# Computational plasma physics

The lecture will provide an introduction to scientific computing with application to plasma physics and magnetic fusion.
We well introduce spectral (FFT based) numerical methods as well as Finite Differences and Finite Elements highlighting the essential concepts of consistency and stability.
The classical kinetic and fluid descriptions of plasmas will be introduced and the numerical methods
will be applied to the computation of MHD equilibria in a Tokamak with the Grad-Shafranov equation and then to the linear MHD stability problem.
Finally an introduction to kinetic simulation based on spectral and PIC methods will be proposed and applied to the 1D Landau damping and bump-on-tail problems.
An exercise class will be associated to the lecture where the methods introduced in the lecture will be coded in MATLAB.

Prerequisites are basic analysis and linear algebra. The lecture is accessible to students with a bachelor in mathematics, in physics or a related field.
## News

## Literature

- J.P. Freidberg, Plasma physics and fusion energy, Cambridge University Press (2007)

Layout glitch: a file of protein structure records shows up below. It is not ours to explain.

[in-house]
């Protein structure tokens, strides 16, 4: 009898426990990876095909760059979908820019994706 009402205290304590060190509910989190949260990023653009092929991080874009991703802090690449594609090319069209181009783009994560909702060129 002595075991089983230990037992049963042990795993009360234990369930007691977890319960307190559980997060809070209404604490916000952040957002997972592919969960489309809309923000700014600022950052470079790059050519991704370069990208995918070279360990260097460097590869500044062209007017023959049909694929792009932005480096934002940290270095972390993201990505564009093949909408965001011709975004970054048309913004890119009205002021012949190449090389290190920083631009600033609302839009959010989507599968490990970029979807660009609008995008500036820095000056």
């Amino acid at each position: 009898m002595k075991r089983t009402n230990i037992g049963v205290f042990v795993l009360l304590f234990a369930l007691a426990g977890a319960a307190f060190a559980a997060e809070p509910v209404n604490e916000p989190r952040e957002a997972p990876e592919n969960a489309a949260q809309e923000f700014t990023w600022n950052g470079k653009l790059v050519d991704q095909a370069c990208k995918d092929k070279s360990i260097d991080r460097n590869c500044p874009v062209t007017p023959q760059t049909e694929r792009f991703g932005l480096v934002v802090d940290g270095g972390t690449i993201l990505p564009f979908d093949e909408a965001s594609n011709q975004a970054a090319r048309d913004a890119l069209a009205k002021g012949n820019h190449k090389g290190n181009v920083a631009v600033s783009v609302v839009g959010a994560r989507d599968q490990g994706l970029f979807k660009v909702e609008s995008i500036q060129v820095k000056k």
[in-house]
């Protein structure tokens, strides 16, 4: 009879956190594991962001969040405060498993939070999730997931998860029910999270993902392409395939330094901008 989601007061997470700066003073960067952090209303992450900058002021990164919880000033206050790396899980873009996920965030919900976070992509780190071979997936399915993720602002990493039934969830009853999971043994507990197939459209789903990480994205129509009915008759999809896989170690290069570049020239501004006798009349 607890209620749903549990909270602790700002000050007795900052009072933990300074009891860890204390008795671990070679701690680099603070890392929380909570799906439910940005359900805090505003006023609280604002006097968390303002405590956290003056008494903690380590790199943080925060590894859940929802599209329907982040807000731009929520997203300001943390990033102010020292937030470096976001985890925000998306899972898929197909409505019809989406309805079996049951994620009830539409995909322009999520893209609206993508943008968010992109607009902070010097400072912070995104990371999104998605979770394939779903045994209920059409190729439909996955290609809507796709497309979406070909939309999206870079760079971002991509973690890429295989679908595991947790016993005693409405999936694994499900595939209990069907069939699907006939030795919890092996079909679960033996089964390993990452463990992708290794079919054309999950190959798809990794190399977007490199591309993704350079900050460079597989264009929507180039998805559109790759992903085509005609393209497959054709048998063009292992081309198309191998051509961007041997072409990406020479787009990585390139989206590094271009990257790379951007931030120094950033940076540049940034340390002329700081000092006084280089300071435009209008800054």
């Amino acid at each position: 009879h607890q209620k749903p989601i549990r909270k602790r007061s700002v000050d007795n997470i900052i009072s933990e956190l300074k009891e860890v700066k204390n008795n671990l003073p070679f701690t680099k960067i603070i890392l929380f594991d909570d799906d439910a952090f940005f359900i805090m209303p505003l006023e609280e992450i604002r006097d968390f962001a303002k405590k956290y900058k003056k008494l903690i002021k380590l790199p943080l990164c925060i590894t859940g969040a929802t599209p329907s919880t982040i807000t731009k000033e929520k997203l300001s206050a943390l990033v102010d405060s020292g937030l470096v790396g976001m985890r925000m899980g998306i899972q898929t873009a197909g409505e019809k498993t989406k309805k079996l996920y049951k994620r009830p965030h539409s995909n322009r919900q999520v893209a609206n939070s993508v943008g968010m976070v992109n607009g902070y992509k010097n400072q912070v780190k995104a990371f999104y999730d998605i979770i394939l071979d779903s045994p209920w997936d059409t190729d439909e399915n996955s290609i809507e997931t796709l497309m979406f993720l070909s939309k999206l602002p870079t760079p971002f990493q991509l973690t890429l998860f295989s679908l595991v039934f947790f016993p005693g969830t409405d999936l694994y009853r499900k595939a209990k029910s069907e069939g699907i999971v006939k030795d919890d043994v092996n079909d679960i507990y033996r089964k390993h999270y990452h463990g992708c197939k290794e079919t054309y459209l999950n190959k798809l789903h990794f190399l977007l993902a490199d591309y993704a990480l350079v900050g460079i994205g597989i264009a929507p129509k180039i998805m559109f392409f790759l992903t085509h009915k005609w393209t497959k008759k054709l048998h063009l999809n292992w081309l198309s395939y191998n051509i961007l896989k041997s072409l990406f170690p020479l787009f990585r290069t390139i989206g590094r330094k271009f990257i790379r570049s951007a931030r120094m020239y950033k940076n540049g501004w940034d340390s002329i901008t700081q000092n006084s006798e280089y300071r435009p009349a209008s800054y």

- R.D. Hazeltine, J.D. Meiss, Plasma Confinement, Courier Dover Publications (2003)
- R. Gruber and J. Rappaz Finite Element Methods in Linear Ideal Magnetohydrodynamics, Springer (2012)
- C.K. Birdsall and A.B. Langdon: Plasma Physics via Computer Simulation, Taylor & Francis (2005)

## Lecturers

- Lectures: Prof. Dr. Eric Sonnendrücker. Monday 10:15-11:45 MI 03.08.011
- Exercises: Dr. Stefan Possanner. Monday 12:00-12:45 MI 03.04.011

## Lecture notes

## Exercise sheets

## Examination

As a bonus mechanism in order to improve your grade at the final examination, an assessment of the programming exercises in MATLAB will be offered at the end of the course. In order to be able to participate in the programming assessment, active participation during the exercises is required since the assessment will be based on the code written in the exercise classes. Your result in the programming assessment will be one third of your final grade but only if it improves the grade.

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StefanPossanner - 20 Mar 2018